For the first cycle of classes, which ran from October to December last year, students—from as young as 13 years old to a mother in her 40s—got to learn skills and concepts that are part of the tricks in the fashion trade: Draping, Bag Design, Shoe Aesthetics, Make up, Fashion Illustration, Brand Imaging, Fashion Merchandising and Fashion Styling. The reception from the public, as well as from Aranaz-Alunan’s fashion peers, has been encouraging. “They were excited about having a good Filipino fashion school finally,” she says. “My friends in the fashion industry have been very generous with their time and expertise and I am so thankful for that.”

Part of what sets SoFA apart from the fashion courses and classes that are offered in some universities are the teachers, who themselves are actual players in the fashion industry and have studied at reputable fashion and design schools from all over the world. To name a few, Brian Tenorio, Jojie Lloren, Pam Quiñones, Patrick Rosas and Aranaz-Alunan herself guided the students through the theoretical and practical aspects of their respective subjects, ensuring a fashion education that is a balance of both creativity and business acumen. “We don’t want the students to miss out on either side,” Aranaz-Alunan emphasizes. “Even if a student is interested in designing only, the curriculum makes sure that the marketing and entrepreneurial classes are not left out. Whether a student plans to establish a business in the future or not, we would still like to encourage their entrepreneurial spirit.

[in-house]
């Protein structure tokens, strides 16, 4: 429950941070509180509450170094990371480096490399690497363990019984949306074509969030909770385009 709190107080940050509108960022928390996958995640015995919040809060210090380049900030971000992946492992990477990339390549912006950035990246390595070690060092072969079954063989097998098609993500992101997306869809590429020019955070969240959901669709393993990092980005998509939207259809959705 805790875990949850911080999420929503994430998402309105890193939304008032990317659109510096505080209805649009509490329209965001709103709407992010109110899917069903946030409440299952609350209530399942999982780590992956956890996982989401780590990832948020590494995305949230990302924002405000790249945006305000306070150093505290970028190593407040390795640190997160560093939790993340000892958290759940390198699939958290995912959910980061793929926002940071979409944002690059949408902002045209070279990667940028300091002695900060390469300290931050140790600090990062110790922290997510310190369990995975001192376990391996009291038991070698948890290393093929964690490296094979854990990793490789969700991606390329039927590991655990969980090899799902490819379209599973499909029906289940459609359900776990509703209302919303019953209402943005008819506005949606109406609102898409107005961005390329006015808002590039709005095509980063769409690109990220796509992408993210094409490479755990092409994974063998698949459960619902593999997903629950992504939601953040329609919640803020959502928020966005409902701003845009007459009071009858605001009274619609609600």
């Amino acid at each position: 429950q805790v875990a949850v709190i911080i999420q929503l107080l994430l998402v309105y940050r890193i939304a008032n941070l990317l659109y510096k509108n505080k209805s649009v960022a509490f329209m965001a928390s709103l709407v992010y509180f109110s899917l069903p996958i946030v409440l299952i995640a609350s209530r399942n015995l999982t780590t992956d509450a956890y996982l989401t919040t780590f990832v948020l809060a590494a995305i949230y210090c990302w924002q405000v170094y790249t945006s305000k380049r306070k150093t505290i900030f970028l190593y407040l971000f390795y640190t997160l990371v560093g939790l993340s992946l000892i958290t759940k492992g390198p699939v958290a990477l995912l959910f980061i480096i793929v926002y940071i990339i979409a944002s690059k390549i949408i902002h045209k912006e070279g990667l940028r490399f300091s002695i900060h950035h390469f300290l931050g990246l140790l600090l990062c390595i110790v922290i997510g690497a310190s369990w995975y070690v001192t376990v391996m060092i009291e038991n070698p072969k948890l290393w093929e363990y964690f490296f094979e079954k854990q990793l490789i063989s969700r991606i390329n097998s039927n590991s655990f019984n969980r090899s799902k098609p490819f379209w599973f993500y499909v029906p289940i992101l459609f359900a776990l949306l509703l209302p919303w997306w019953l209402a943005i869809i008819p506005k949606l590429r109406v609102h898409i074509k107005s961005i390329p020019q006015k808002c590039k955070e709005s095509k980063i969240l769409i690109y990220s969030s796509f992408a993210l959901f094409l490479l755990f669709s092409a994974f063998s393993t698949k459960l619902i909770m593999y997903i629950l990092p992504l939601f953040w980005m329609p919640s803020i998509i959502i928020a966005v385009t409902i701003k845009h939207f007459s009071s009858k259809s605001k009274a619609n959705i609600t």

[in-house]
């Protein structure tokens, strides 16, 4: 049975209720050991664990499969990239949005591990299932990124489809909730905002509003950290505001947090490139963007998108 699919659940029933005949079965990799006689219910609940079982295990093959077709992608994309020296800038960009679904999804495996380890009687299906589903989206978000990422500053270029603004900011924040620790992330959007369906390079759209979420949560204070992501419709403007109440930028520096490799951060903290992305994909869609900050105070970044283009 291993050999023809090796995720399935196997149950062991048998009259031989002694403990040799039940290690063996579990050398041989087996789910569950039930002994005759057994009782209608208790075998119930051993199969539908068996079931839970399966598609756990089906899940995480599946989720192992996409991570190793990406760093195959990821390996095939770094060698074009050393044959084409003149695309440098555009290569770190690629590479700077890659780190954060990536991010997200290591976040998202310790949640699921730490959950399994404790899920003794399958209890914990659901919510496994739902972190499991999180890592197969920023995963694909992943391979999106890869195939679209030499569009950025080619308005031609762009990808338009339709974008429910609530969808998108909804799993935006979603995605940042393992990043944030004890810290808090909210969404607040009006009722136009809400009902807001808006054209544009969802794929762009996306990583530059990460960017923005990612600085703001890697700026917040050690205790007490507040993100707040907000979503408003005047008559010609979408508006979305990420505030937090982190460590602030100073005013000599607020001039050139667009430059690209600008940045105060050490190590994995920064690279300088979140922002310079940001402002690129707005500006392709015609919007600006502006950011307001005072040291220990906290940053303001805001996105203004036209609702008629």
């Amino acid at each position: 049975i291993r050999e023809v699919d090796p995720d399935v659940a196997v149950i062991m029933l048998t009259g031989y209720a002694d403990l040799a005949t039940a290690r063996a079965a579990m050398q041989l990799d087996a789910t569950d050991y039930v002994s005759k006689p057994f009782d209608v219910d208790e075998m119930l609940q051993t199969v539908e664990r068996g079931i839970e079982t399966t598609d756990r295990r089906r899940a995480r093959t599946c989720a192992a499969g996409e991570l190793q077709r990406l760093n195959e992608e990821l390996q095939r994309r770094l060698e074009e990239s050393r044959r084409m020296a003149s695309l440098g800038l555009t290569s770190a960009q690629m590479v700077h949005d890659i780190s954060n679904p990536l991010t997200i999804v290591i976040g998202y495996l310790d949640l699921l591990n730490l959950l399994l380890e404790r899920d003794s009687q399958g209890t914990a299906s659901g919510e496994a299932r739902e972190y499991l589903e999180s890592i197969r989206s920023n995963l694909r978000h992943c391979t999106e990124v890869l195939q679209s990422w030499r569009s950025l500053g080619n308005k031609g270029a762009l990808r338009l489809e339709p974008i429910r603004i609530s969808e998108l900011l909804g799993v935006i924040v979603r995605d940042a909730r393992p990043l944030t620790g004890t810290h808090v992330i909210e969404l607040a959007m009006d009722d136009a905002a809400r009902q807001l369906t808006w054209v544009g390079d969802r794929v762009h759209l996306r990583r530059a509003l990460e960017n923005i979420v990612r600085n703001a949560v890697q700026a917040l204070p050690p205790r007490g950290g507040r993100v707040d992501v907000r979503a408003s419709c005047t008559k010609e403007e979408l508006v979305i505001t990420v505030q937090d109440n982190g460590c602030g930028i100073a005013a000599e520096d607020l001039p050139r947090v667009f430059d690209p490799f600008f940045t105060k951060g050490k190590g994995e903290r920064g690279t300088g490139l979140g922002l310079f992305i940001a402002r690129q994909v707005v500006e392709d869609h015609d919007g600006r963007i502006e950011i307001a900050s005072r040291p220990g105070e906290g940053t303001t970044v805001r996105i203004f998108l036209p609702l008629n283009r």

“Another thing is that we encourage students to apply their knowledge right away,” she continues. “Since the teachers are from the industry, the students have the advantage of being exposed to it at an early level. The kind of knowledge they would get from hands-on experiences helps them tremendously.”